Hundreds of soldiers shot for 'cowardice' to be pardoned

Pte Harry Farr, shot for cowardice during the First World War, is to be granted a pardon posthumously. His pardon came as Des Browne, Minister of Defence, said all 306 soldiers executed during the First World War for cowardice and military offences would be issued a group pardon.

Mr Browne said that the Armed Forces Bill will be amended . "Although this is a historical matter, I am conscious of how the families of these men feel today. They have had to endure a stigma for decades. That makes this a moral issue too, and having reviewed it, I believe it is appropriate to seek a statutory pardon," he said.

Pte Farr's family have fought for 14 years to clear his name, arguing that the soldier, from Kensington in London, who was 25 years old when he was executed for refusing to fight, had shell shock.

His daughter, Gertrude Harris, aged 93, said: "I am so relieved that this ordeal is now over and I can be content knowing that my father's memory is intact. I have always argued that my father's refusal to rejoin the front line, described in the court martial as resulting from cowardice, was in fact the result of shell shock, and I believe that many other soldiers suffered from this, not just my father. I hope that others now who had brave relatives who were shot by their own side will now get the pardons they equally deserve."

Pte Farr, from the 1st Battalion, the West Yorkshire Regiment, died on 16 October 1916, one of 306 British and Commonwealth soldiers executed for cowardice during the First World War. He served in France for two years, fighting at Neuve-Chappelle. His battalion was shelled repeatedly, and he collapsed with the shakes in May 1915.

He was briefly evacuated to Boulogne suffering shell shock, but after returning to the front line and surviving the Battle of the Somme, where 420,000 British soldiers died in battle, he refused to go over the top, saying: "I just cannot go on."

Medical evidence, both at and after the court martial, showed he was treated several times due to being "sick with nerves" and suffering " shell shock". His descendants have argued that his eventual refusal to return to the front was a direct result of the mental stress caused by warfare.

After Pte Farr's execution, an Army chaplain's message to his widow, Gertie Batstone, read: "A finer soldier never lived". He told the family Pte Farr had refused a blindfold when he was shot.

Because of his supposed "cowardice", his military pension was stopped and Ms Batstone was forced out of their house.

Representing Mrs Harris, John Dickinson, from law firm Irwin Mitchell, said: "This rightly acknowledges that Pte Farr was not a coward but an extremely brave man. Having fought for two years practically without respite in the trenches, he was very obviously suffering from a condition we now would have no problem in diagnosing as post-traumatic stress disorder, or 'shell shock' as it was known in 1916."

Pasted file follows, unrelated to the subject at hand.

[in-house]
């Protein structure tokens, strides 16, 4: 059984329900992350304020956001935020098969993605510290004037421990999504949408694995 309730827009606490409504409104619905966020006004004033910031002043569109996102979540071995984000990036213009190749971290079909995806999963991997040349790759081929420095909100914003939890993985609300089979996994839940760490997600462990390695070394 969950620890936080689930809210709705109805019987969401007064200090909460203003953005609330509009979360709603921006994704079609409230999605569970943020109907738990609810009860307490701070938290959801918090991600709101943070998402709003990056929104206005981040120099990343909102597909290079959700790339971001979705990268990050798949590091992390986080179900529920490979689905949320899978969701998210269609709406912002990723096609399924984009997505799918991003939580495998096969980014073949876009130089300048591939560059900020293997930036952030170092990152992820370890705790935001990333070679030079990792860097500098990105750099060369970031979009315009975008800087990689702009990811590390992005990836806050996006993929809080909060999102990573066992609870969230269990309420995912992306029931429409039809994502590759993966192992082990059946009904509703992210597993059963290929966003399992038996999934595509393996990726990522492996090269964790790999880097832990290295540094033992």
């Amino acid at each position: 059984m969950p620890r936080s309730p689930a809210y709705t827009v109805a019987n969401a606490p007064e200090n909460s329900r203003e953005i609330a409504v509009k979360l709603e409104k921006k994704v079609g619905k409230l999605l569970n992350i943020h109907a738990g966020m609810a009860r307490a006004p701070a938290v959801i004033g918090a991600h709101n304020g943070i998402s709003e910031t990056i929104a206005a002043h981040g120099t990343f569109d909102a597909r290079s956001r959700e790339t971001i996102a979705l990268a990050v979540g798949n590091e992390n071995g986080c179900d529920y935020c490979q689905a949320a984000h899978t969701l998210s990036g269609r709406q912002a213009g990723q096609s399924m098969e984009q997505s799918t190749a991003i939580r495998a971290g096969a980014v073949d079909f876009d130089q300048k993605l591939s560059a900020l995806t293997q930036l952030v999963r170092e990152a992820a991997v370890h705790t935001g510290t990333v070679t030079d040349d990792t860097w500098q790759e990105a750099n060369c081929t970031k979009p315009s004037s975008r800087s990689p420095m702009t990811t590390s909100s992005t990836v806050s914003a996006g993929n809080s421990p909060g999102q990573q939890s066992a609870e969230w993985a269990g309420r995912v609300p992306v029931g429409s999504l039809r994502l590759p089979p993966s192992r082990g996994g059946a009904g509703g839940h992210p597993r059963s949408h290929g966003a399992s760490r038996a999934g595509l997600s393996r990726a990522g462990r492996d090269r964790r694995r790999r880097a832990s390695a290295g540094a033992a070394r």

Janet Booth, Pte Farr's 63-year-old granddaughter, said: "We don't know if it's a full or a conditional pardon yet.I'm so happy for my mother and for everyone."

The family had been appealing against a High Court decision not to grant a conditional pardon posthumously. In 1998, John Reid, then Armed Forces minister, turned down calls for executed soldiers to be pardoned. Again, in June 2004, the then Defence Secretary, Geoff Hoon, refused to grant a pardon to Pte Farr, but the family sought a judicial review.

Earlier this year it emerged that Mr Reid, as Defence Secretary, was reconsidering the decision.

In June this year, the Ministry of Defence said that Mr Browne, who had expressed sympathy for the cause before taking over as Defence Secretary in May, was prepared to look at Pte Farr's case in the wider context of the whole posthumous pardon issue.

Last night, Mr Browne announced that all soldiers would be pardoned.

"I do not want to second guess decisions made by commanders in the field, but circumstances were terrible," he said. "I believe it is better to acknowledge injustices were clearly done in some cases, even if we cannot say which ­ and to acknowledge that all these men were victims of war." It was not clear whether those shot for murder would be included in the pardon.

Farr case opens way for First World War victims

Following the pardon of Pte Harry Farr, Secretary for Defence Des Browne has said he will issue a group pardon for the 306 soldiers shot at dawn for alleged desertion and cowardice in the First World War

These soldiers include Pte Thomas Highgate from the Royal West Kent Regiment, the first British soldier to be convicted of desertion and executed during the First World War.

On 8 September, 1914 his trial took place. He was not provided with a " Prisoner's Friend" (defending officer).

Another soldier, Pte William Nelson, from the Durham Light Infantry, was shot at the age of 20. He deserted the Army three time.

At the court martial, he said he had left for the night hoping to get sleep and intended to return to the Army in the morning. "My father is a prisoner in Germany," he said. "My mother died while I was still in England, leaving my sister aged 13 and my brother aged 10. I am the only one left. I had to leave them in charge of a neighbour. I had no intention of deserting"

His defence did not receive sympathy. On 11 August 1916, he was shot at dawn.

News